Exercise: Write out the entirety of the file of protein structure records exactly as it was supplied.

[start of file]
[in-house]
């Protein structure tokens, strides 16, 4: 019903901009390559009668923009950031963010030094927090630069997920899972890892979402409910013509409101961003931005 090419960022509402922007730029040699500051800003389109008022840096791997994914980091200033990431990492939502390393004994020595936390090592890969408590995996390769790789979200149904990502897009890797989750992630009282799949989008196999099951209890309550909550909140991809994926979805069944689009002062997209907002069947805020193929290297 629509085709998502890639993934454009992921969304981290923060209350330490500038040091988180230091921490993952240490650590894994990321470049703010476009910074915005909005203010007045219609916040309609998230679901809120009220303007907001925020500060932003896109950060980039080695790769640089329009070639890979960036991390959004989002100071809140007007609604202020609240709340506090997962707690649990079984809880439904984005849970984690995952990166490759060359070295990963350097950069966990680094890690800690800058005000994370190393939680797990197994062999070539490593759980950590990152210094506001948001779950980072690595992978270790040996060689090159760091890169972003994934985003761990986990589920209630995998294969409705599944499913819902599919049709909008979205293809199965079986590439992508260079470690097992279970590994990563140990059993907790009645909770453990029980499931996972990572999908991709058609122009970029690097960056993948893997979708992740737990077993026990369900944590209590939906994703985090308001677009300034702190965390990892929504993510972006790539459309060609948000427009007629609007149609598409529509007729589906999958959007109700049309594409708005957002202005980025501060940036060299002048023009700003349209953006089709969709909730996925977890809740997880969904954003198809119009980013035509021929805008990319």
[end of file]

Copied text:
[in-house]
């Protein structure tokens, strides 16, 4: 019903901009390559009668923009950031963010030094927090630069997920899972890892979402409910013509409101961003931005 090419960022509402922007730029040699500051800003389109008022840096791997994914980091200033990431990492939502390393004994020595936390090592890969408590995996390769790789979200149904990502897009890797989750992630009282799949989008196999099951209890309550909550909140991809994926979805069944689009002062997209907002069947805020193929290297 629509085709998502890639993934454009992921969304981290923060209350330490500038040091988180230091921490993952240490650590894994990321470049703010476009910074915005909005203010007045219609916040309609998230679901809120009220303007907001925020500060932003896109950060980039080695790769640089329009070639890979960036991390959004989002100071809140007007609604202020609240709340506090997962707690649990079984809880439904984005849970984690995952990166490759060359070295990963350097950069966990680094890690800690800058005000994370190393939680797990197994062999070539490593759980950590990152210094506001948001779950980072690595992978270790040996060689090159760091890169972003994934985003761990986990589920209630995998294969409705599944499913819902599919049709909008979205293809199965079986590439992508260079470690097992279970590994990563140990059993907790009645909770453990029980499931996972990572999908991709058609122009970029690097960056993948893997979708992740737990077993026990369900944590209590939906994703985090308001677009300034702190965390990892929504993510972006790539459309060609948000427009007629609007149609598409529509007729589906999958959007109700049309594409708005957002202005980025501060940036060299002048023009700003349209953006089709969709909730996925977890809740997880969904954003198809119009980013035509021929805008990319």